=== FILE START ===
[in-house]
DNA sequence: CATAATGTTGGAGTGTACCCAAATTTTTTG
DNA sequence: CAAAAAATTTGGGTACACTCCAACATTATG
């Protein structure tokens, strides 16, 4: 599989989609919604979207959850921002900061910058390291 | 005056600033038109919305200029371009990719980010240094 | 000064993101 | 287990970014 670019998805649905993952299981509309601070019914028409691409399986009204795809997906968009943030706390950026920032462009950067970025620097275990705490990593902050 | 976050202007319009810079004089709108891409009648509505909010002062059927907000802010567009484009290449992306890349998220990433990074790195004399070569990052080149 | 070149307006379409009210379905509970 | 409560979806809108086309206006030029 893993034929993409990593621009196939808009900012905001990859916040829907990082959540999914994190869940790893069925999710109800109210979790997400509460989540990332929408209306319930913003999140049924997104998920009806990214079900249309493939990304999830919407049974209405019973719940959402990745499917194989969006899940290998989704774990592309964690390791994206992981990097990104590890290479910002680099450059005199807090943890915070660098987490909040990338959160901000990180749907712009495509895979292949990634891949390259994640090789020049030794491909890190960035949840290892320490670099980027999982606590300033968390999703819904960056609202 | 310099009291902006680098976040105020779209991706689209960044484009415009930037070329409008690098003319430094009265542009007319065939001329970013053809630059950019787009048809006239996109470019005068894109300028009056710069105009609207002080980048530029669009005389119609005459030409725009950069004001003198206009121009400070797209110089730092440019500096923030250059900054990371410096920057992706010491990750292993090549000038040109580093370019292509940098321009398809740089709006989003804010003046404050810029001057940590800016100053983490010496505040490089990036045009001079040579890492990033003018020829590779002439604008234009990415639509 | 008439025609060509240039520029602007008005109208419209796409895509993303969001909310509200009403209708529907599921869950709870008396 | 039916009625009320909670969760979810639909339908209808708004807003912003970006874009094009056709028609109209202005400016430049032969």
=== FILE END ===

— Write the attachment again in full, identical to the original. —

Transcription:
[in-house]
DNA sequence: CATAATGTTGGAGTGTACCCAAATTTTTTG
DNA sequence: CAAAAAATTTGGGTACACTCCAACATTATG
């Protein structure tokens, strides 16, 4: 599989989609919604979207959850921002900061910058390291 | 005056600033038109919305200029371009990719980010240094 | 000064993101 | 287990970014 670019998805649905993952299981509309601070019914028409691409399986009204795809997906968009943030706390950026920032462009950067970025620097275990705490990593902050 | 976050202007319009810079004089709108891409009648509505909010002062059927907000802010567009484009290449992306890349998220990433990074790195004399070569990052080149 | 070149307006379409009210379905509970 | 409560979806809108086309206006030029 893993034929993409990593621009196939808009900012905001990859916040829907990082959540999914994190869940790893069925999710109800109210979790997400509460989540990332929408209306319930913003999140049924997104998920009806990214079900249309493939990304999830919407049974209405019973719940959402990745499917194989969006899940290998989704774990592309964690390791994206992981990097990104590890290479910002680099450059005199807090943890915070660098987490909040990338959160901000990180749907712009495509895979292949990634891949390259994640090789020049030794491909890190960035949840290892320490670099980027999982606590300033968390999703819904960056609202 | 310099009291902006680098976040105020779209991706689209960044484009415009930037070329409008690098003319430094009265542009007319065939001329970013053809630059950019787009048809006239996109470019005068894109300028009056710069105009609207002080980048530029669009005389119609005459030409725009950069004001003198206009121009400070797209110089730092440019500096923030250059900054990371410096920057992706010491990750292993090549000038040109580093370019292509940098321009398809740089709006989003804010003046404050810029001057940590800016100053983490010496505040490089990036045009001079040579890492990033003018020829590779002439604008234009990415639509 | 008439025609060509240039520029602007008005109208419209796409895509993303969001909310509200009403209708529907599921869950709870008396 | 039916009625009320909670969760979810639909339908209808708004807003912003970006874009094009056709028609109209202005400016430049032969």